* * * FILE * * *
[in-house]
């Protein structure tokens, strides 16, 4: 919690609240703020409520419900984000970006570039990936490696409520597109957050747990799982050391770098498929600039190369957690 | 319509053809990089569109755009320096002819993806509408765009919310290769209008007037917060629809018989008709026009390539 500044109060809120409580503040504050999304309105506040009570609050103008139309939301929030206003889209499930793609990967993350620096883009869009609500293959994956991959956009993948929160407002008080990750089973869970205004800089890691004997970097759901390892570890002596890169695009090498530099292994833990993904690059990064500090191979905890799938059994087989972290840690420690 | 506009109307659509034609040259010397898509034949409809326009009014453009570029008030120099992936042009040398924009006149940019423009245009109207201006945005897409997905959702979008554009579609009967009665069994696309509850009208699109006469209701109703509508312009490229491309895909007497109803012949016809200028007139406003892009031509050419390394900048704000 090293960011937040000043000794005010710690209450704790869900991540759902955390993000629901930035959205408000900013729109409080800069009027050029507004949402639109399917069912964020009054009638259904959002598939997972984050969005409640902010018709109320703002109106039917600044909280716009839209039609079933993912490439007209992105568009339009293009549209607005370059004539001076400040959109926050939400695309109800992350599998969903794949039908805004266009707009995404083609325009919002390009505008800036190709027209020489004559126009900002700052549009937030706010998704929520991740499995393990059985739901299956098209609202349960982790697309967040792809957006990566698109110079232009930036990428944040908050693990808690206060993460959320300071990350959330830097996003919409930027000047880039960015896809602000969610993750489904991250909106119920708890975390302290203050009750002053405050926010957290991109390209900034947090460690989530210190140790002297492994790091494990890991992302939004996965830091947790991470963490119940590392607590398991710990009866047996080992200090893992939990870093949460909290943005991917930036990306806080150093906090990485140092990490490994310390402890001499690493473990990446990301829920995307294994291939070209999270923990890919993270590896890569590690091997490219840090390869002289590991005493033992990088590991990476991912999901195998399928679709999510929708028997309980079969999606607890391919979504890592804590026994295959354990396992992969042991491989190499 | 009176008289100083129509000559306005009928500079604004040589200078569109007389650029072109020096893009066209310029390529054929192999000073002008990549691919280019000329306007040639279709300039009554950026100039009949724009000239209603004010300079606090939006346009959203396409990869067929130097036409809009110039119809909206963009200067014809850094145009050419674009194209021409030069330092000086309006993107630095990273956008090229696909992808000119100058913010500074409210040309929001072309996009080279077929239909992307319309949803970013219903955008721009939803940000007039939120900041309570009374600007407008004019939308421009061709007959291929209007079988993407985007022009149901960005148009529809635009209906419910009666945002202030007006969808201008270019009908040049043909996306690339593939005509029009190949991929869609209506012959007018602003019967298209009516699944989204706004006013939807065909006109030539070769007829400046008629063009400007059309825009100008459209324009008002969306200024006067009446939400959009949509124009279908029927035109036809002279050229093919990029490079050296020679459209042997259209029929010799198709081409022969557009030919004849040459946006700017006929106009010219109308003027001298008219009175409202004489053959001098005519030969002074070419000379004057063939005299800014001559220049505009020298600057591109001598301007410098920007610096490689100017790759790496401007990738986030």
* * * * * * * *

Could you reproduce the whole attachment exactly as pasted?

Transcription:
[in-house]
């Protein structure tokens, strides 16, 4: 919690609240703020409520419900984000970006570039990936490696409520597109957050747990799982050391770098498929600039190369957690 | 319509053809990089569109755009320096002819993806509408765009919310290769209008007037917060629809018989008709026009390539 500044109060809120409580503040504050999304309105506040009570609050103008139309939301929030206003889209499930793609990967993350620096883009869009609500293959994956991959956009993948929160407002008080990750089973869970205004800089890691004997970097759901390892570890002596890169695009090498530099292994833990993904690059990064500090191979905890799938059994087989972290840690420690 | 506009109307659509034609040259010397898509034949409809326009009014453009570029008030120099992936042009040398924009006149940019423009245009109207201006945005897409997905959702979008554009579609009967009665069994696309509850009208699109006469209701109703509508312009490229491309895909007497109803012949016809200028007139406003892009031509050419390394900048704000 090293960011937040000043000794005010710690209450704790869900991540759902955390993000629901930035959205408000900013729109409080800069009027050029507004949402639109399917069912964020009054009638259904959002598939997972984050969005409640902010018709109320703002109106039917600044909280716009839209039609079933993912490439007209992105568009339009293009549209607005370059004539001076400040959109926050939400695309109800992350599998969903794949039908805004266009707009995404083609325009919002390009505008800036190709027209020489004559126009900002700052549009937030706010998704929520991740499995393990059985739901299956098209609202349960982790697309967040792809957006990566698109110079232009930036990428944040908050693990808690206060993460959320300071990350959330830097996003919409930027000047880039960015896809602000969610993750489904991250909106119920708890975390302290203050009750002053405050926010957290991109390209900034947090460690989530210190140790002297492994790091494990890991992302939004996965830091947790991470963490119940590392607590398991710990009866047996080992200090893992939990870093949460909290943005991917930036990306806080150093906090990485140092990490490994310390402890001499690493473990990446990301829920995307294994291939070209999270923990890919993270590896890569590690091997490219840090390869002289590991005493033992990088590991990476991912999901195998399928679709999510929708028997309980079969999606607890391919979504890592804590026994295959354990396992992969042991491989190499 | 009176008289100083129509000559306005009928500079604004040589200078569109007389650029072109020096893009066209310029390529054929192999000073002008990549691919280019000329306007040639279709300039009554950026100039009949724009000239209603004010300079606090939006346009959203396409990869067929130097036409809009110039119809909206963009200067014809850094145009050419674009194209021409030069330092000086309006993107630095990273956008090229696909992808000119100058913010500074409210040309929001072309996009080279077929239909992307319309949803970013219903955008721009939803940000007039939120900041309570009374600007407008004019939308421009061709007959291929209007079988993407985007022009149901960005148009529809635009209906419910009666945002202030007006969808201008270019009908040049043909996306690339593939005509029009190949991929869609209506012959007018602003019967298209009516699944989204706004006013939807065909006109030539070769007829400046008629063009400007059309825009100008459209324009008002969306200024006067009446939400959009949509124009279908029927035109036809002279050229093919990029490079050296020679459209042997259209029929010799198709081409022969557009030919004849040459946006700017006929106009010219109308003027001298008219009175409202004489053959001098005519030969002074070419000379004057063939005299800014001559220049505009020298600057591109001598301007410098920007610096490689100017790759790496401007990738986030």